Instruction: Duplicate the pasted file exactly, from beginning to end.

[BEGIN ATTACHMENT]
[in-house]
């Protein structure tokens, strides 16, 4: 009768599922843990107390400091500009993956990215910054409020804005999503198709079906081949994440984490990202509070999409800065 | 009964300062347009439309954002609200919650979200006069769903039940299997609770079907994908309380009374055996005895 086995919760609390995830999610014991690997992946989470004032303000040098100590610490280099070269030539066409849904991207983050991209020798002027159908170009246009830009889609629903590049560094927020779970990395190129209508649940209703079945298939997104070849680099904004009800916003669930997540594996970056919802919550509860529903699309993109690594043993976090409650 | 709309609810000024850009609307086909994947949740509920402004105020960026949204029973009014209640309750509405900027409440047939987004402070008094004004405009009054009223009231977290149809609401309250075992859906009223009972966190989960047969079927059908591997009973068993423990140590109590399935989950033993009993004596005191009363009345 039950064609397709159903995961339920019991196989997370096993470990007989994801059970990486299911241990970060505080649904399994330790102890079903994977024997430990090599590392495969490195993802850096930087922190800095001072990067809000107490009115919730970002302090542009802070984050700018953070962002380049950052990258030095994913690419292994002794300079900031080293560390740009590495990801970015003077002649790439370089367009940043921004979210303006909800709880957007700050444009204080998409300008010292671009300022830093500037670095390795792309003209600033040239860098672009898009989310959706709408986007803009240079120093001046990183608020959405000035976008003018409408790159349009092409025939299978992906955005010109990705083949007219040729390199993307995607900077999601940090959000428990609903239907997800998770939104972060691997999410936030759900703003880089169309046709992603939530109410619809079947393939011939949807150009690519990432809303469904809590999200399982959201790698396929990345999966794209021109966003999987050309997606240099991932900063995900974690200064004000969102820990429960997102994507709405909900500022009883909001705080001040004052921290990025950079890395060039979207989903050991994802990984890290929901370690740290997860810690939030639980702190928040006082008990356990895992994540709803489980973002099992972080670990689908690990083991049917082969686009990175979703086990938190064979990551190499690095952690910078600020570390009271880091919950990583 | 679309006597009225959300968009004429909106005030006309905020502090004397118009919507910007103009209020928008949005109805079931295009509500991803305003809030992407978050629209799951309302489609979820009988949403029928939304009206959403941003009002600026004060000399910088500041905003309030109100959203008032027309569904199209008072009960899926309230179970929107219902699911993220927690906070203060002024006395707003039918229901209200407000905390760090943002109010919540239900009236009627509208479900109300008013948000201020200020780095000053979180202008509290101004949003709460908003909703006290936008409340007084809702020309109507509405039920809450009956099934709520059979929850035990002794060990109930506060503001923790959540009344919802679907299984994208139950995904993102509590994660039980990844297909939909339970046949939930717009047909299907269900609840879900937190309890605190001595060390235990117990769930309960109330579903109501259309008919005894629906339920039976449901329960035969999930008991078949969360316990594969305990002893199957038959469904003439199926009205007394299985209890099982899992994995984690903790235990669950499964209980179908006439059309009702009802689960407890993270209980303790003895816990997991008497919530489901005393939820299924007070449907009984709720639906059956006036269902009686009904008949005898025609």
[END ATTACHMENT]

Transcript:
[in-house]
């Protein structure tokens, strides 16, 4: 009768599922843990107390400091500009993956990215910054409020804005999503198709079906081949994440984490990202509070999409800065 | 009964300062347009439309954002609200919650979200006069769903039940299997609770079907994908309380009374055996005895 086995919760609390995830999610014991690997992946989470004032303000040098100590610490280099070269030539066409849904991207983050991209020798002027159908170009246009830009889609629903590049560094927020779970990395190129209508649940209703079945298939997104070849680099904004009800916003669930997540594996970056919802919550509860529903699309993109690594043993976090409650 | 709309609810000024850009609307086909994947949740509920402004105020960026949204029973009014209640309750509405900027409440047939987004402070008094004004405009009054009223009231977290149809609401309250075992859906009223009972966190989960047969079927059908591997009973068993423990140590109590399935989950033993009993004596005191009363009345 039950064609397709159903995961339920019991196989997370096993470990007989994801059970990486299911241990970060505080649904399994330790102890079903994977024997430990090599590392495969490195993802850096930087922190800095001072990067809000107490009115919730970002302090542009802070984050700018953070962002380049950052990258030095994913690419292994002794300079900031080293560390740009590495990801970015003077002649790439370089367009940043921004979210303006909800709880957007700050444009204080998409300008010292671009300022830093500037670095390795792309003209600033040239860098672009898009989310959706709408986007803009240079120093001046990183608020959405000035976008003018409408790159349009092409025939299978992906955005010109990705083949007219040729390199993307995607900077999601940090959000428990609903239907997800998770939104972060691997999410936030759900703003880089169309046709992603939530109410619809079947393939011939949807150009690519990432809303469904809590999200399982959201790698396929990345999966794209021109966003999987050309997606240099991932900063995900974690200064004000969102820990429960997102994507709405909900500022009883909001705080001040004052921290990025950079890395060039979207989903050991994802990984890290929901370690740290997860810690939030639980702190928040006082008990356990895992994540709803489980973002099992972080670990689908690990083991049917082969686009990175979703086990938190064979990551190499690095952690910078600020570390009271880091919950990583 | 679309006597009225959300968009004429909106005030006309905020502090004397118009919507910007103009209020928008949005109805079931295009509500991803305003809030992407978050629209799951309302489609979820009988949403029928939304009206959403941003009002600026004060000399910088500041905003309030109100959203008032027309569904199209008072009960899926309230179970929107219902699911993220927690906070203060002024006395707003039918229901209200407000905390760090943002109010919540239900009236009627509208479900109300008013948000201020200020780095000053979180202008509290101004949003709460908003909703006290936008409340007084809702020309109507509405039920809450009956099934709520059979929850035990002794060990109930506060503001923790959540009344919802679907299984994208139950995904993102509590994660039980990844297909939909339970046949939930717009047909299907269900609840879900937190309890605190001595060390235990117990769930309960109330579903109501259309008919005894629906339920039976449901329960035969999930008991078949969360316990594969305990002893199957038959469904003439199926009205007394299985209890099982899992994995984690903790235990669950499964209980179908006439059309009702009802689960407890993270209980303790003895816990997991008497919530489901005393939820299924007070449907009984709720639906059956006036269902009686009904008949005898025609």